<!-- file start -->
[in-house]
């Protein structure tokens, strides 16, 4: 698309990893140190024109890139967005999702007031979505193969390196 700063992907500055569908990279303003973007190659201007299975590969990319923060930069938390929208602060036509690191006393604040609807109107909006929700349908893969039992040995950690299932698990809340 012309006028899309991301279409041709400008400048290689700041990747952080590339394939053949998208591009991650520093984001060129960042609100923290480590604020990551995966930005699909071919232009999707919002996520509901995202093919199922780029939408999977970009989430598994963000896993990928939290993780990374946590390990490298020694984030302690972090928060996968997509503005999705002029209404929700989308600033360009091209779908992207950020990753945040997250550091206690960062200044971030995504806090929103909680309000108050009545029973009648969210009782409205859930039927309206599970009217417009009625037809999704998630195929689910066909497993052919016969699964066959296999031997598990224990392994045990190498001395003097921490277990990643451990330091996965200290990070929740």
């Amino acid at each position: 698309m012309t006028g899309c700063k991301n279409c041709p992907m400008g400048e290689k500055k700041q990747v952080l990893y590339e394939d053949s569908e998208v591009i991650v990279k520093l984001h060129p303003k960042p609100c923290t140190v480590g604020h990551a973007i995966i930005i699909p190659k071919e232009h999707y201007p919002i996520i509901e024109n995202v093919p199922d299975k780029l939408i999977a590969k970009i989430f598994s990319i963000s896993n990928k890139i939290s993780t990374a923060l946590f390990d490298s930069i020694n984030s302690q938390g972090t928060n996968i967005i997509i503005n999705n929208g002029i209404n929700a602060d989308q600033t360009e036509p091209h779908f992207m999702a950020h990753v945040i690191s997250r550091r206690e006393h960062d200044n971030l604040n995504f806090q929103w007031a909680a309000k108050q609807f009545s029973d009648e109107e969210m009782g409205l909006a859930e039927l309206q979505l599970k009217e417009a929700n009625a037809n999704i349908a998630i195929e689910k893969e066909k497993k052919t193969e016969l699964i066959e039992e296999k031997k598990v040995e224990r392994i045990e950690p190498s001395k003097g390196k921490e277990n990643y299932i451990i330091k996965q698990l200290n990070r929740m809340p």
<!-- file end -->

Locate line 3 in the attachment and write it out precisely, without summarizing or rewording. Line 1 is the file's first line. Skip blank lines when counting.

């Amino acid at each position: 698309m012309t006028g899309c700063k991301n279409c041709p992907m400008g400048e290689k500055k700041q990747v952080l990893y590339e394939d053949s569908e998208v591009i991650v990279k520093l984001h060129p303003k960042p609100c923290t140190v480590g604020h990551a973007i995966i930005i699909p190659k071919e232009h999707y201007p919002i996520i509901e024109n995202v093919p199922d299975k780029l939408i999977a590969k970009i989430f598994s990319i963000s896993n990928k890139i939290s993780t990374a923060l946590f390990d490298s930069i020694n984030s302690q938390g972090t928060n996968i967005i997509i503005n999705n929208g002029i209404n929700a602060d989308q600033t360009e036509p091209h779908f992207m999702a950020h990753v945040i690191s997250r550091r206690e006393h960062d200044n971030l604040n995504f806090q929103w007031a909680a309000k108050q609807f009545s029973d009648e109107e969210m009782g409205l909006a859930e039927l309206q979505l599970k009217e417009a929700n009625a037809n999704i349908a998630i195929e689910k893969e066909k497993k052919t193969e016969l699964i066959e039992e296999k031997k598990v040995e224990r392994i045990e950690p190498s001395k003097g390196k921490e277990n990643y299932i451990i330091k996965q698990l200290n990070r929740m809340p």